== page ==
"I feel sort of like the Taliban, just waiting for the war machine to roll out," quipped Posey. Busse admits to being "a little bit shell-shocked."

The two rivals report that Francesconi's roster of thousand-dollar donors looks like a list of the city's top contractors, developers, union leaders and lobbyists. Not only that, but they are giving unprecedented amounts.

For example, Busse says Robert Pamplin Jr., the owner of Ross Island Sand and Gravel and the Portland Tribune, has given Francesconi $30,000. Harsch Investments, owned by the affluent Schnitzer family, has given $10,000.

"James' and my entire campaign totals don't even add up to Harsch's contribution to Francesconi," Busse says. "That's a little dispiriting."

According to Busse, Francesconi has taken in $743,000 in cash contributions and as much as $110,000 more in non-cash donations. After spending roughly $300,000, Francesconi has a cash balance approaching $500,000. Among his expenditures is $25,000 paid to Lisa Grove. Told that Grove is a pollster, Busse sounds even more dejected: "He spent $25,000 just on polling?" --NB


Tom Potter's brochure is a thin piece of two-color cardstock. Jim Francesconi hands out a glossy, eight-page, full-color brochure.

That's not the only way in which the gap in their budgets can be seen. Potter's campaign, wedged into the first floor of a house on Southeast Belmont Street, has two full-time employees, including a campaign manager, Marlis Miller, who has never been more than a political volunteer. Francesconi, meanwhile, has relatively spacious digs on Northeast Glisan Street, where five full-time paid staffers toil. His campaign manager, Phil Donovan, has directed statewide campaigns, including Measure 28, last year's rejected income-tax hike.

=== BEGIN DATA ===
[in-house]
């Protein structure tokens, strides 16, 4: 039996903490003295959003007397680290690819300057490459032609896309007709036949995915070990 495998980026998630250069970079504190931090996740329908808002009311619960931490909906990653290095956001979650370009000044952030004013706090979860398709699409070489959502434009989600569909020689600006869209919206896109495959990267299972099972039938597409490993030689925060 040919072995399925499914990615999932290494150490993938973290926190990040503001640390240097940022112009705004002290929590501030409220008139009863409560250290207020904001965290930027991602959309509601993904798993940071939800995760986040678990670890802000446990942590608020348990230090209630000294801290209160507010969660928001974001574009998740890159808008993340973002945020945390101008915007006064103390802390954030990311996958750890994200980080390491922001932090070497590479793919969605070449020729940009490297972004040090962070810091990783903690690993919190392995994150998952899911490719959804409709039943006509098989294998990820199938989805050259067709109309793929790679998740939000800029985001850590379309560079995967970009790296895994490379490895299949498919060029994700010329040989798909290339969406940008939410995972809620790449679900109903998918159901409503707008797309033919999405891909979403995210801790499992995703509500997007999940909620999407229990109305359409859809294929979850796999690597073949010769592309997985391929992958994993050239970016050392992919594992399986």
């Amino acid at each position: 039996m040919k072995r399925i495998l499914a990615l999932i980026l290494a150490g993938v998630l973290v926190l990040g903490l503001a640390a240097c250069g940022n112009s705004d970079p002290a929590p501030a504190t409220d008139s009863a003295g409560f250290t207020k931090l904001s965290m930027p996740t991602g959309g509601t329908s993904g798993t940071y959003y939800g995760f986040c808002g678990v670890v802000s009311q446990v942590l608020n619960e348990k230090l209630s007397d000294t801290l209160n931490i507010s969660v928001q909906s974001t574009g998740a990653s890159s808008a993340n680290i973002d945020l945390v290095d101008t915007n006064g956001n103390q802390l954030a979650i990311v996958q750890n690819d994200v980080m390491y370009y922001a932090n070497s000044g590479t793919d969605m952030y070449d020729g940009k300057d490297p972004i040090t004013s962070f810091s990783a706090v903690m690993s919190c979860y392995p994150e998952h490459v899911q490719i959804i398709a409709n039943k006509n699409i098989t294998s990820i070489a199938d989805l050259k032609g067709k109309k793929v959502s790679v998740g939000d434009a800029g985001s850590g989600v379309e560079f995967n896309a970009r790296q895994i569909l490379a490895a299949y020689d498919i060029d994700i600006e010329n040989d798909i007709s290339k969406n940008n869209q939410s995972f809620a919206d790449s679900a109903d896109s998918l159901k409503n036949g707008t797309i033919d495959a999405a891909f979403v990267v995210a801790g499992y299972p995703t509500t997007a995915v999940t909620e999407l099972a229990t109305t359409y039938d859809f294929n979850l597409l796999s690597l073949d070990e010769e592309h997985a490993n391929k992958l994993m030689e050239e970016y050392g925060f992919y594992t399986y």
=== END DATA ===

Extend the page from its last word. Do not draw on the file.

Francesconi also has some high-priced outside talent, such as Washington, D.C.-based national consultant Dixon/Davis Media Group, which is producing television ads; Rich Schlackman, considered the dean of direct mail, who helped elect Bill Clinton and, more recently, Gavin Newsom, the mayor of San Francisco; Lori Hardwick, a Republican fundraiser who works for Sen. Gordon Smith and whose husband, Dan Lavey, heads Bush's 2004 Oregon campaign; and Lisa Grove, a pollster who has worked for Sen. Ron Wyden and Gov. Ted Kulongoski. --NB

Political strategists say a commitment of $200,000 in contributions was the price of admission for a candidate to be taken seriously in this year's mayor's race.

Greg Nickels won the mayorship of Seattle in 2001 with $541,969 in total contributions. His opponent, incumbent Paul Schell, raised $384,580.

In Milwaukee's mayoral primary last month, the first-place vote-getter, Marvin Pratt, raised $289,026 and the runner-up, Tom Barrett, raised $896,463.

The deadline for registering to vote in the primary is April 27. Ballots are mailed out at the end of April and must be returned by May 18. See for more information.

On March 26, Francesconi is filming a campaign commercial featuring children recruited from families of friends and acquaintances.

In the November 2000 election, 57 percent of Portland voters favored Measure 6, a statewide campaign-reform measure featuring public financing. Statewide, the measure lost.